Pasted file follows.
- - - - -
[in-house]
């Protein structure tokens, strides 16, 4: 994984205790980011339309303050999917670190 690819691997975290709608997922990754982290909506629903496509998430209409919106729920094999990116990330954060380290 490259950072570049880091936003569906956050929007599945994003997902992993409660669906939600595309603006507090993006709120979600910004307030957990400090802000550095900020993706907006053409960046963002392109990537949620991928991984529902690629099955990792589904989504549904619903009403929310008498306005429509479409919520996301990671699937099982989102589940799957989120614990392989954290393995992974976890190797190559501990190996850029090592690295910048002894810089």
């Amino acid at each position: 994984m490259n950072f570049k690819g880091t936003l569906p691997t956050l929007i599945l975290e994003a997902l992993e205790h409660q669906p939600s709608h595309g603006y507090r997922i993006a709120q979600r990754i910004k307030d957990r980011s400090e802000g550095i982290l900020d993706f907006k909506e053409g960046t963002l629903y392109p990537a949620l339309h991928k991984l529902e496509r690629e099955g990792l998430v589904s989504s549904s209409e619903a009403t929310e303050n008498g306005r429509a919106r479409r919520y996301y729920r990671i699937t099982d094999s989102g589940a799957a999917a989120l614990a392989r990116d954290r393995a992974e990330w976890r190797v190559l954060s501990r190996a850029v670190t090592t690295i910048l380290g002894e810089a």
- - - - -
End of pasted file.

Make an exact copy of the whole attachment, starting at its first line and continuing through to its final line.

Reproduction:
[in-house]
């Protein structure tokens, strides 16, 4: 994984205790980011339309303050999917670190 690819691997975290709608997922990754982290909506629903496509998430209409919106729920094999990116990330954060380290 490259950072570049880091936003569906956050929007599945994003997902992993409660669906939600595309603006507090993006709120979600910004307030957990400090802000550095900020993706907006053409960046963002392109990537949620991928991984529902690629099955990792589904989504549904619903009403929310008498306005429509479409919520996301990671699937099982989102589940799957989120614990392989954290393995992974976890190797190559501990190996850029090592690295910048002894810089």
């Amino acid at each position: 994984m490259n950072f570049k690819g880091t936003l569906p691997t956050l929007i599945l975290e994003a997902l992993e205790h409660q669906p939600s709608h595309g603006y507090r997922i993006a709120q979600r990754i910004k307030d957990r980011s400090e802000g550095i982290l900020d993706f907006k909506e053409g960046t963002l629903y392109p990537a949620l339309h991928k991984l529902e496509r690629e099955g990792l998430v589904s989504s549904s209409e619903a009403t929310e303050n008498g306005r429509a919106r479409r919520y996301y729920r990671i699937t099982d094999s989102g589940a799957a999917a989120l614990a392989r990116d954290r393995a992974e990330w976890r190797v190559l954060s501990r190996a850029v670190t090592t690295i910048l380290g002894e810089a």